Director of Public Health, Dr Len Tarivonda confirmed the cases were reported last weekend and the patients have received treatment at the Sola Health Centre.
“The increase in malaria cases is usually expected after a cyclone or when there is heavy rainfall or flooding,” Dr Tarivonda said.
He also reminded people in the northern provinces to always sleep under mosquito nets, use insect repellent, use physical barriers as screens and close doors and windows.
Dr Tarivonda also emphasized the importance of early detection and management of malaria infection.
"Anyone suspected of having malaria symptoms must visit nearest healthcare facility immediately.
TC Harold has damaged most of the islands. All communities and schools must mobilise to clean homes and public areas to prevent and reduce malaria," Dr Tarivonda said.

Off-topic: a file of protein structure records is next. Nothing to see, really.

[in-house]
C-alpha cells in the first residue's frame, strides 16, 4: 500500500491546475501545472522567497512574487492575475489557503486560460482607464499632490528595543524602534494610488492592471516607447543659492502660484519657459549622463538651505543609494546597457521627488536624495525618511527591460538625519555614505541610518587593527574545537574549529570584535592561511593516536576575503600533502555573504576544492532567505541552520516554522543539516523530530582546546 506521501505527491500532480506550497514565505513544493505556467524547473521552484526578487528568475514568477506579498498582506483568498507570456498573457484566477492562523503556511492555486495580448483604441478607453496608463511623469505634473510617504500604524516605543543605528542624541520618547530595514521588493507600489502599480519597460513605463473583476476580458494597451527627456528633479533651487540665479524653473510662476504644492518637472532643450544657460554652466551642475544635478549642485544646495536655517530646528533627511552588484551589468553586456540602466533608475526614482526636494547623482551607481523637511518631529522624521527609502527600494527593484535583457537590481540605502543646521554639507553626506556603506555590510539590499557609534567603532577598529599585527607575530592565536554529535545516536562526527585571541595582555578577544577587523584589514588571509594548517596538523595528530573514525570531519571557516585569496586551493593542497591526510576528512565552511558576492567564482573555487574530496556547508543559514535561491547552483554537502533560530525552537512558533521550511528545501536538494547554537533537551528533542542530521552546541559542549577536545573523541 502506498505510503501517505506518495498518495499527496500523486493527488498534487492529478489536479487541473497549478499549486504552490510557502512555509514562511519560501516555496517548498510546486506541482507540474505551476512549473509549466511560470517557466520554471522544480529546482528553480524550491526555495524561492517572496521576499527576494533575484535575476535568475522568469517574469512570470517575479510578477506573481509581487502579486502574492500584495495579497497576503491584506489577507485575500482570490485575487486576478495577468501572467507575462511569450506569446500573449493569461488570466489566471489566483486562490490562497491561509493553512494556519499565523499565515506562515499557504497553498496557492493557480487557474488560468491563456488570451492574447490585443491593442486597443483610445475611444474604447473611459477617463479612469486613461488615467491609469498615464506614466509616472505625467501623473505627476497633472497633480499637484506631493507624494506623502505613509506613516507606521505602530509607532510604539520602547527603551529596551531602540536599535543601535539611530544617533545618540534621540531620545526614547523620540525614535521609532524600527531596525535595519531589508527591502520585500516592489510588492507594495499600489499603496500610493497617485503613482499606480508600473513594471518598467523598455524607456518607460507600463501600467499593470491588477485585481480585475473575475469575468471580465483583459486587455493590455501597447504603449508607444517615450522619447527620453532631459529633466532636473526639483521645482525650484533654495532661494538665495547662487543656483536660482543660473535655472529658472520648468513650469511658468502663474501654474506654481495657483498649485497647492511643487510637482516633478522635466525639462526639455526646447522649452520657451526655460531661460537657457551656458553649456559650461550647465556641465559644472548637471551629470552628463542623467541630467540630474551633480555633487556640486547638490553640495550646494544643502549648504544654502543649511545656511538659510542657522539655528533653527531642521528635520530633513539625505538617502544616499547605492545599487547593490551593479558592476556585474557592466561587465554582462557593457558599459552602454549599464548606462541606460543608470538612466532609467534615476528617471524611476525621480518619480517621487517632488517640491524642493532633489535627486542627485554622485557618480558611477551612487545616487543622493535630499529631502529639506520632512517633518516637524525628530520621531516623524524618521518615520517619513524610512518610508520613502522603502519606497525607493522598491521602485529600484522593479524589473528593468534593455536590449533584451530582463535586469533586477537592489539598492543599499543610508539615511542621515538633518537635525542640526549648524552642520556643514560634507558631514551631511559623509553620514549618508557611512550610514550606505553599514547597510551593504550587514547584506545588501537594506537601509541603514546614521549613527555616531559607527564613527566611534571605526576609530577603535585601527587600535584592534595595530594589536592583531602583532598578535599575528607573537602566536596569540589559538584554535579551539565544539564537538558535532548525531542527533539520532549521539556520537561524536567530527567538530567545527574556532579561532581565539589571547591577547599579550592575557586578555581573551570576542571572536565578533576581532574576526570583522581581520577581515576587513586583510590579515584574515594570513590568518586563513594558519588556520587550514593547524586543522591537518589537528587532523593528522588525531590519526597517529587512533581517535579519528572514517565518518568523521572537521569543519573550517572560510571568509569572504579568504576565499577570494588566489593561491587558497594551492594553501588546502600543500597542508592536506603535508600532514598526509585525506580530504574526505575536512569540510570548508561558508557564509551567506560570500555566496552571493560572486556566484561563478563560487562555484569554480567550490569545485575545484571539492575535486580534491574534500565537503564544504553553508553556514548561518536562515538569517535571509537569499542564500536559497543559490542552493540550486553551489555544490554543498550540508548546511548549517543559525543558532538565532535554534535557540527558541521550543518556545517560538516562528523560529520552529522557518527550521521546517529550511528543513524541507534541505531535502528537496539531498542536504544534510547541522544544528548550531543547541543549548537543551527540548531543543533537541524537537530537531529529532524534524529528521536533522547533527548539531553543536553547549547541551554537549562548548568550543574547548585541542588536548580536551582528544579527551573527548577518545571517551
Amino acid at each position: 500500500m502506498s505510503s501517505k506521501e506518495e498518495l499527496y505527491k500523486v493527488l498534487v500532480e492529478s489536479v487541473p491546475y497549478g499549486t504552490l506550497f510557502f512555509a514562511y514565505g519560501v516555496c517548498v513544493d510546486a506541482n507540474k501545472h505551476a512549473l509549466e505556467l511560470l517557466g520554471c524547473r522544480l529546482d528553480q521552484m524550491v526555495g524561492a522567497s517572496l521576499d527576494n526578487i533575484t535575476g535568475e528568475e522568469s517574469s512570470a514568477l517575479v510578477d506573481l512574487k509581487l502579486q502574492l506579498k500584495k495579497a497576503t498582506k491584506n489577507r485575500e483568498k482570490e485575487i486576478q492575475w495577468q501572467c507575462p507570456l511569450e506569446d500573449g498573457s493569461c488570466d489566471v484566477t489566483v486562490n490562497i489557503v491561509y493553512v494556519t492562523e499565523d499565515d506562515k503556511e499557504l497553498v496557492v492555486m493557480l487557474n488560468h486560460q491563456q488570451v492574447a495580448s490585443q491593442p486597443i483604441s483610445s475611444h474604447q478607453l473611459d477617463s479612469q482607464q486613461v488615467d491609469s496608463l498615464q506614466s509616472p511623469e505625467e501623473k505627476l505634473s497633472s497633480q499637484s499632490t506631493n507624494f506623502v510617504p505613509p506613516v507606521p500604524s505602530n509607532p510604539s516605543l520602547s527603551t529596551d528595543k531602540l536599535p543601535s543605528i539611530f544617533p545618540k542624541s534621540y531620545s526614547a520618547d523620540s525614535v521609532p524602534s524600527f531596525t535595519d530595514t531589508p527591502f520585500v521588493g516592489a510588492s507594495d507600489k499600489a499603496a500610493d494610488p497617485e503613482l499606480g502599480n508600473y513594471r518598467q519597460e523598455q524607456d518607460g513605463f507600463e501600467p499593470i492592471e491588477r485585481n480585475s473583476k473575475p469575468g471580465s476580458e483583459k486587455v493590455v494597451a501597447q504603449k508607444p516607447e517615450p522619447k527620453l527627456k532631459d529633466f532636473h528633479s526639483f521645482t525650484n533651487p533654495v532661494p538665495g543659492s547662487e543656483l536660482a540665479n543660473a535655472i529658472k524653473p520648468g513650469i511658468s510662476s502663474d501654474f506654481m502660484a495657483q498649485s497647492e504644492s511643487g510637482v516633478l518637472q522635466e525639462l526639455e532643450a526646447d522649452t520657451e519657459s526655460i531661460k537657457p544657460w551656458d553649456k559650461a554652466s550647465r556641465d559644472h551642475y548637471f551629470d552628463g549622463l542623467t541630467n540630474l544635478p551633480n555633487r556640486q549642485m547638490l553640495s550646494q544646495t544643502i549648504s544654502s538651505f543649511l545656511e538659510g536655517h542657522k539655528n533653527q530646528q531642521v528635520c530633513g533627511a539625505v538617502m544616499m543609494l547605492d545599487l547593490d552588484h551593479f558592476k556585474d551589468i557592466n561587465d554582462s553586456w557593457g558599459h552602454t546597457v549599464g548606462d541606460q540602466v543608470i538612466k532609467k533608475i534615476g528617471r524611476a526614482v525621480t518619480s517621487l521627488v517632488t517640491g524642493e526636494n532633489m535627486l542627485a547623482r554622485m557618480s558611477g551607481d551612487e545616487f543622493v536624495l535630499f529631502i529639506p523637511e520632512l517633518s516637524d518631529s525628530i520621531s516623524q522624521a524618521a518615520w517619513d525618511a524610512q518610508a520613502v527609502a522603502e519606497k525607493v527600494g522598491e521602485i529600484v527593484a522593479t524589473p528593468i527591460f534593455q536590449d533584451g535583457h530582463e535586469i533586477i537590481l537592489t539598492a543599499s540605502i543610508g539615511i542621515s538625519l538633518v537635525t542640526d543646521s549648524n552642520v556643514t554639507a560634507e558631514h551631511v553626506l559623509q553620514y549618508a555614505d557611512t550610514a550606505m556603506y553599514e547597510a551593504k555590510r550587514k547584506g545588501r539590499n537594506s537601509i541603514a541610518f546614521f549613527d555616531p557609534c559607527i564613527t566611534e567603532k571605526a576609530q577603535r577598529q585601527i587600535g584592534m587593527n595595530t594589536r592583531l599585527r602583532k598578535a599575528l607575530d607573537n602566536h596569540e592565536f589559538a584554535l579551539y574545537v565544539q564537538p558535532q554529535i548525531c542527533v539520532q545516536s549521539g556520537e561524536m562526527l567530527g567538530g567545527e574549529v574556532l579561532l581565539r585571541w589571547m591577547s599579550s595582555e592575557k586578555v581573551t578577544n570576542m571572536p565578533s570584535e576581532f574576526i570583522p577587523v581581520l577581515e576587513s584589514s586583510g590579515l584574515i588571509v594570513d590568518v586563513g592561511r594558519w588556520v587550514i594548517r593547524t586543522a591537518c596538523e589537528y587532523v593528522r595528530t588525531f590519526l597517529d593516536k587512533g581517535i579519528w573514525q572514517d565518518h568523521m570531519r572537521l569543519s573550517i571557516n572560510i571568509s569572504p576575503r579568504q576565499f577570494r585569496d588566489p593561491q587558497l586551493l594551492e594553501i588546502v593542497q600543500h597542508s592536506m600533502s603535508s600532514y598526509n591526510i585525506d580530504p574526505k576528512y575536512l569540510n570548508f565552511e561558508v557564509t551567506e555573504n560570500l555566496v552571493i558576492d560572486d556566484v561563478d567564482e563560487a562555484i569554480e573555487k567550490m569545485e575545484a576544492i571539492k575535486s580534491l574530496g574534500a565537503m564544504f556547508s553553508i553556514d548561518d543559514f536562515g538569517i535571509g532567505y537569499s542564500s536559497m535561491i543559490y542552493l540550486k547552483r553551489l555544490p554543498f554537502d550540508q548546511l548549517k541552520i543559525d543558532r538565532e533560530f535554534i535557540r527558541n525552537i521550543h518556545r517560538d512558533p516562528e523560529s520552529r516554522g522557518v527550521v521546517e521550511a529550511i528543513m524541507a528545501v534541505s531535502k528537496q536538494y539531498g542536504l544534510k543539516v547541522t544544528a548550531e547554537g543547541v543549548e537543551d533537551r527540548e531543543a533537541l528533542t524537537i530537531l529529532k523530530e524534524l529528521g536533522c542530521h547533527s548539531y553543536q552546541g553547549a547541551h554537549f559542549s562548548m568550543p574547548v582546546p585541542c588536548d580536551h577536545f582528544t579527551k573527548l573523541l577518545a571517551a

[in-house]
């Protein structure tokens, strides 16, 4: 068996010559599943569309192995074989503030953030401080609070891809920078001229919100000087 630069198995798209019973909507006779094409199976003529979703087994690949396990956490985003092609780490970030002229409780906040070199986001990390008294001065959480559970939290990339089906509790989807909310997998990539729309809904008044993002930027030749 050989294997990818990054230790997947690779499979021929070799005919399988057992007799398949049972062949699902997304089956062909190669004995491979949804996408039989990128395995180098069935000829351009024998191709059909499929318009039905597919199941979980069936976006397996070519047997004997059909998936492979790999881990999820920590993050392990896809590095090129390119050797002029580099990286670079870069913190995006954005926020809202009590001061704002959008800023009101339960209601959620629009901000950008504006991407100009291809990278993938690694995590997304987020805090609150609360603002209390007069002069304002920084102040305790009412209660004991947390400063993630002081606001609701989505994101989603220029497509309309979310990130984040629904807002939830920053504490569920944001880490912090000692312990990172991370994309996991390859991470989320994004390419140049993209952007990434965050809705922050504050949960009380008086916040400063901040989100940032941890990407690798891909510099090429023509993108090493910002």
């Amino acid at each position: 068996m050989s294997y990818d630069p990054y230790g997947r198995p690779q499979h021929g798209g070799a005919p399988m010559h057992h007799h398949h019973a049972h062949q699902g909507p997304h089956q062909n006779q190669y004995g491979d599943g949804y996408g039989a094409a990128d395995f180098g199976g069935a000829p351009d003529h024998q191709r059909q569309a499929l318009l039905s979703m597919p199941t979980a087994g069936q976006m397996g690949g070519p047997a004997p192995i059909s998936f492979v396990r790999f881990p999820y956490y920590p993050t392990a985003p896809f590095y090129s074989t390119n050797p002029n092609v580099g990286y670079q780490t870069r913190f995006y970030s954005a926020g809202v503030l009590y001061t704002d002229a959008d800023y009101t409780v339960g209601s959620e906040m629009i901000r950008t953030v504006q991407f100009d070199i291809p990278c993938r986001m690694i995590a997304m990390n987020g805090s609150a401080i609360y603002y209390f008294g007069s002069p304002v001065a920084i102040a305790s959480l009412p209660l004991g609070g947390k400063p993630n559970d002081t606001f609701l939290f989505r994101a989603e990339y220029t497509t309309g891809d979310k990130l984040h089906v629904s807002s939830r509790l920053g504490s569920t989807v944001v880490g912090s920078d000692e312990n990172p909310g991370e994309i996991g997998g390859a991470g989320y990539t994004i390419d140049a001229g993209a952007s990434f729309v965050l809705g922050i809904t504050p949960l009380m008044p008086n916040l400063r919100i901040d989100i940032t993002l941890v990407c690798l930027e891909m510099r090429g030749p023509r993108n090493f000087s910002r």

The MOH, through its disease surveillance system is monitoring the situation in Sola, as well as other islands in the northern provinces.
The World Health Organisation said Malaria is a life-threatening disease caused by parasites that are transmitted to people through the bites of infected female Anopheles mosquitoes. It is preventable and curable.
Photo supplied Caption: Director of Public Health Dr Len Tarivonda